Singapore and South Korea advised their citizens Tuesday against traveling to Thailand, and Washington warned of potential of violence, raising concerns that the ongoing political crisis could damage the country's crucial tourist economy.
The advisories follow Prime Minister Samak Sundaravej's decision to impose a state of emergency overnight after clashes between pro- and anti-government protesters left one person dead and dozens injured.
The tourism industry already suffered a blow over the weekend after protesters forced the closure of three airports in Phuket, Krabi and Hat Yai. Unions sympathetic to demonstrators also shut down rail service across the country.
The airport in Hat Yai, in the country's south, reopened on Saturday only to close again Tuesday after anti-government demonstrators blocked the entrance. Protesters have also threatened action at the country's main international airport Suvarnabhumi.
"These protests are making Thailand look like unfriendly and a rather volatile place to put your money," said Kobsidthi Silpachai, the head of capital markets research Kasikorn Bank.
"People who are probably potential tourists will say 'Hey, what is going on? There is a state of emergency issued. Maybe it's not the best place to go,"' Kobshidthi said. "It will have a big impact."
Singapore and South Korea issued advisories urging their citizens to postpone nonessential travel to the country. Australia and New Zealand, on the other hand, advised their citizens to "exercise a high degree of caution" if traveling to the country.
Canadian and American authorities advised citizens to avoid demonstrations in Bangkok.
"We wish to remind American citizens that even demonstrations intended to be peaceful can turn confrontational and possibly escalate into violence," the U.S. Embassy warned its citizens. "American citizens are therefore urged to avoid the areas of demonstrations if possible, and to exercise caution if within the vicinity of any demonstrations."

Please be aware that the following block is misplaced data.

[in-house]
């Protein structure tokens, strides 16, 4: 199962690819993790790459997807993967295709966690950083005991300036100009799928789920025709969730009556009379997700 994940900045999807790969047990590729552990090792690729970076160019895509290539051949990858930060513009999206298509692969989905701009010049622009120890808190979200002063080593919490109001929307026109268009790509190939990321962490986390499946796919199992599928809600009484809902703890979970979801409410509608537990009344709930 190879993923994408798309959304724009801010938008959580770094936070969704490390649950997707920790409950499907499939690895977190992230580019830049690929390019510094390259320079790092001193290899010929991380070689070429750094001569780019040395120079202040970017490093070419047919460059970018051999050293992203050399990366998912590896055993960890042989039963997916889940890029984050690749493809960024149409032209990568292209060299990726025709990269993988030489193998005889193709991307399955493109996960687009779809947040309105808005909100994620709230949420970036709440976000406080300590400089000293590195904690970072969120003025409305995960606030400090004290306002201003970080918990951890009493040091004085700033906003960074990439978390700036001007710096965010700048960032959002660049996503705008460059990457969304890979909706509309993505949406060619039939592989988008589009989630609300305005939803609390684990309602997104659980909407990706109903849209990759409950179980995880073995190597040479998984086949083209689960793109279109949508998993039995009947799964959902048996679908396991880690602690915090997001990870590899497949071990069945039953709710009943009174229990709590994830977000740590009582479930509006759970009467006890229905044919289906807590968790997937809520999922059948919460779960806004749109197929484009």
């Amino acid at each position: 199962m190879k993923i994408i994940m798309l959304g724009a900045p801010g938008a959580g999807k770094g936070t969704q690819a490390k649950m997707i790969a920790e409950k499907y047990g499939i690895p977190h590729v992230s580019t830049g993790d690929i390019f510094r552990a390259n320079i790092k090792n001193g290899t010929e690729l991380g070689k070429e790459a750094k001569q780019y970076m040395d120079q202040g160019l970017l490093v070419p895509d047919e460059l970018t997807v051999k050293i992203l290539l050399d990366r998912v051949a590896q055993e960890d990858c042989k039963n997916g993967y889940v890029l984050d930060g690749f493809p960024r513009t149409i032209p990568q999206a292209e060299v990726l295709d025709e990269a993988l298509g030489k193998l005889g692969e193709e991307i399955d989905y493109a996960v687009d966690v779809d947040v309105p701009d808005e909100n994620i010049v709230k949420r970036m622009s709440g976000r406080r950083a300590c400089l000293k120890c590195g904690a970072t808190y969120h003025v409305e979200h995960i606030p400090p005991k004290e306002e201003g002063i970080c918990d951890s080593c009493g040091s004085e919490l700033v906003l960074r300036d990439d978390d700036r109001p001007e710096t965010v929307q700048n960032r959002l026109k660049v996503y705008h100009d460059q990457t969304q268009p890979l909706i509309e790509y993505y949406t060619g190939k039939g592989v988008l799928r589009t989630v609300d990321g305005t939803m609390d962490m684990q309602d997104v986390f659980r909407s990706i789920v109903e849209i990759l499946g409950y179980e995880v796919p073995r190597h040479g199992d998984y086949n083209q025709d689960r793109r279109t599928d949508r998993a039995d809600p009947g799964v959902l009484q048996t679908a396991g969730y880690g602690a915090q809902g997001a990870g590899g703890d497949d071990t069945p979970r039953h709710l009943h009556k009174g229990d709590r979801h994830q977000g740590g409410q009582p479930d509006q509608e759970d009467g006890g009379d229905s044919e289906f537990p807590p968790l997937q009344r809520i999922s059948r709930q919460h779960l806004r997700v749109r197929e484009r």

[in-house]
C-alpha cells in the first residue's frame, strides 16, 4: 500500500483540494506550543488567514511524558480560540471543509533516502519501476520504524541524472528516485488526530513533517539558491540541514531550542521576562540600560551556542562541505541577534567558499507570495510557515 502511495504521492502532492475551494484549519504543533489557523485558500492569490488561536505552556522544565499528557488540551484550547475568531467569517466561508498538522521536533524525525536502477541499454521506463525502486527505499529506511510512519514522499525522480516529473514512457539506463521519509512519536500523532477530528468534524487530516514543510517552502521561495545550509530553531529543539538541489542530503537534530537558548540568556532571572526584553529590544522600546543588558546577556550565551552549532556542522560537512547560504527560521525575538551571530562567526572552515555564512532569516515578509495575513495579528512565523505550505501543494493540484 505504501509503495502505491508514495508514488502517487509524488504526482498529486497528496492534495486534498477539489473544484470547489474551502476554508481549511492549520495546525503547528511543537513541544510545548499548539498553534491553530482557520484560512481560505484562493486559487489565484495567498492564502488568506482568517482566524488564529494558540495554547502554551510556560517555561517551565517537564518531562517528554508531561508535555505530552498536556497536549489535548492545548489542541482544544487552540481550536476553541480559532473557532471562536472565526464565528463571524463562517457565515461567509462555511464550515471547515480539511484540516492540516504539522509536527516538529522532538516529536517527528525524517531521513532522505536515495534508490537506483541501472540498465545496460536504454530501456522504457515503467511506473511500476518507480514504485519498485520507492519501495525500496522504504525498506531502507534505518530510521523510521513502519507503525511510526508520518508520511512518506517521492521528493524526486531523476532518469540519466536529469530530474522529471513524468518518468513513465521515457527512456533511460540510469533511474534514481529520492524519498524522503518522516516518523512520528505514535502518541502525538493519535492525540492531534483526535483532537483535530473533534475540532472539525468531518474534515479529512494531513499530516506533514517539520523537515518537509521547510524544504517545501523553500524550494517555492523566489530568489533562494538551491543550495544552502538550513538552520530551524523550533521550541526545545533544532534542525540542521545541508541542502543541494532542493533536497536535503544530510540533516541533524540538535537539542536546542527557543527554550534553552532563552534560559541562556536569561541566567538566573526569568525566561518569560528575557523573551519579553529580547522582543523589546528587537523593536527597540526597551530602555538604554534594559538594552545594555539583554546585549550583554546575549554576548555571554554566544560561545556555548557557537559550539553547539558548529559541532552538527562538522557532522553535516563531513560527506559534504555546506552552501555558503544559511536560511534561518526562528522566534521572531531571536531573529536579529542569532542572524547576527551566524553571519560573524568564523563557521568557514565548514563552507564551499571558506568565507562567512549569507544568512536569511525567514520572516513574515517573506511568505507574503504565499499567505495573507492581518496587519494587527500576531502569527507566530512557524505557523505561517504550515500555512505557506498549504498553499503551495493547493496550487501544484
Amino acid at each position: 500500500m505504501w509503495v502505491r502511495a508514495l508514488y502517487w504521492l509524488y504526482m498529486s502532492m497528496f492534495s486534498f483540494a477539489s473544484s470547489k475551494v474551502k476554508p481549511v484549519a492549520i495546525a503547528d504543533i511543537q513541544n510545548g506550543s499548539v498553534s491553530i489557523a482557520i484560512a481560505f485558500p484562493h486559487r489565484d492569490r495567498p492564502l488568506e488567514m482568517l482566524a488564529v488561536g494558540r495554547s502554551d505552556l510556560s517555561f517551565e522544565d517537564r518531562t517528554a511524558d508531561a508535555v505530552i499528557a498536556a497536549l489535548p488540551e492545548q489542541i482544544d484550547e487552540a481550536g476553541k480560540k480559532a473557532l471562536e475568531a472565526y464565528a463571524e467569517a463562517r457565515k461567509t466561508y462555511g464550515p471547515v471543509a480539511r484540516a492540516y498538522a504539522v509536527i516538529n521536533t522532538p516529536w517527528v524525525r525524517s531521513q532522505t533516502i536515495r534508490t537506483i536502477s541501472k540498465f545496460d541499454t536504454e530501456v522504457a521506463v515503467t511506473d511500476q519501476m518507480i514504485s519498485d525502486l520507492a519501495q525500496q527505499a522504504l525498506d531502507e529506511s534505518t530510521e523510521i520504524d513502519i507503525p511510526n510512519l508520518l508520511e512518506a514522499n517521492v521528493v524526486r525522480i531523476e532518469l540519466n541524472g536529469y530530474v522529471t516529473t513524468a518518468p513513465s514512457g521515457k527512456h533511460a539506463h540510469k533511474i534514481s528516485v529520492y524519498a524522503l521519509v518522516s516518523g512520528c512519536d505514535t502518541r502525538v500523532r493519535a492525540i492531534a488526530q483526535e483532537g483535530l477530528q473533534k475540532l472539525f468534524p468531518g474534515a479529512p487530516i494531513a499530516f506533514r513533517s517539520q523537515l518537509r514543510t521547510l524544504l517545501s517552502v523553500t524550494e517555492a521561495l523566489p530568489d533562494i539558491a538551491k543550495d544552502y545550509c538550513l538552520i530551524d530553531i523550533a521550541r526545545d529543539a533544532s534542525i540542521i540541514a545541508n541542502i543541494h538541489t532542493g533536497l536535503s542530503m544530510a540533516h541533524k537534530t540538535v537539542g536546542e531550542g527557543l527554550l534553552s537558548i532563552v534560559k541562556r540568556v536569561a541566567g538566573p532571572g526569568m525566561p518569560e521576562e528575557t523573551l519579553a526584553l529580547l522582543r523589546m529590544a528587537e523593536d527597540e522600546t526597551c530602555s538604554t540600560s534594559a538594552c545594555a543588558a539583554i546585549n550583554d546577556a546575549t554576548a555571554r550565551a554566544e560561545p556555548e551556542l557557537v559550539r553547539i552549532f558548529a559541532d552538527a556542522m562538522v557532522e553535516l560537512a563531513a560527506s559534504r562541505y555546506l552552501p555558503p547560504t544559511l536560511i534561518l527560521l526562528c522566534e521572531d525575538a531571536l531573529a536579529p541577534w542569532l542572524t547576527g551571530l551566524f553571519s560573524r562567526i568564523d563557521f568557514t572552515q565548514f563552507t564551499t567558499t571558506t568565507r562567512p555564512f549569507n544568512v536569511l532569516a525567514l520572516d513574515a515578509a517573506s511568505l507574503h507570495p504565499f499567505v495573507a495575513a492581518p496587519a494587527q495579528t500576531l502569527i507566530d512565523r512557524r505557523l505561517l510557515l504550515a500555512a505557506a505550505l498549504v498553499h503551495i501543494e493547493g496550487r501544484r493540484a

Tourism in Thailand brought in about US$27 billion in revenue last year or about 6.5 percent of Thailand's GDP - so a blow to the reputation of the country that promotes itself as the "Land of Smiles" could have a ripple effect through the rest of the economy.
On Tuesday, Samak declared a state of emergency, which only added to the uncertainty that has dogged the economy for much of the year.
Thailand's economy _ which is heavily dependent on tourist dollars and foreign investment - has struggled to regain its footing since a September 2006 coup ousted Prime Minister Thaksin Shinawatra.
Investors had cheered the return of democracy last year, when elections ushered in Samak's government. But within months, the same protesters who helped force Thaksin from office returned to the streets to demonstrate against Samak, whom they accuse of being a proxy for the former prime minister.
Protesters stepped up their demonstrations a week ago when they stormed the prime minister's office and took it over. They have occupied it ever since, contending they will remain until Samak resigns - something he has repeatedly refused to do.
Analysts warned things are likely to get worse with prospective investors and tourists being scared off by the most recent instability. The Thai stock market is down 25 percent since the protests began in May while the dollar has gained 6 percent against the Thai baht.
On Tuesday, the stock market was down 15.7 points or about 2.3 percent while the baht has weakened slightly.
Andrew Walker, a fellow at Australian National University who has been following the crisis, said newspapers in his country have been filled with horror stories of tourists whose trips were ruined after protesters forced the closure of three airports in Thailand over the weekend. Strikes also disrupted nationwide rail service.
"Having airports in Phuket and Krabi disrupted and reports in the papers of tourists being confronted by protesters is not good for Thailand's image as a tourist-friendly destination," Walker said.
The Pacific Asia Travel Association said it has heard of several conferences being canceled in Thailand because of the troubles and business travelers canceling hotel bookings. Britain's Prince Andrew, the Duke of York, also postponed his six-day trade visit to Thailand, according to The Bangkok Post.
Jaturont Pakdeepanich, of the country's Tourism Development office, admitted he was concerned with Samak's decision to issue the emergency.
"The state of emergency must have an impact on tourism," Jaturont said. "For sure, if I was a foreign tourist, I wouldn't come to Thailand."
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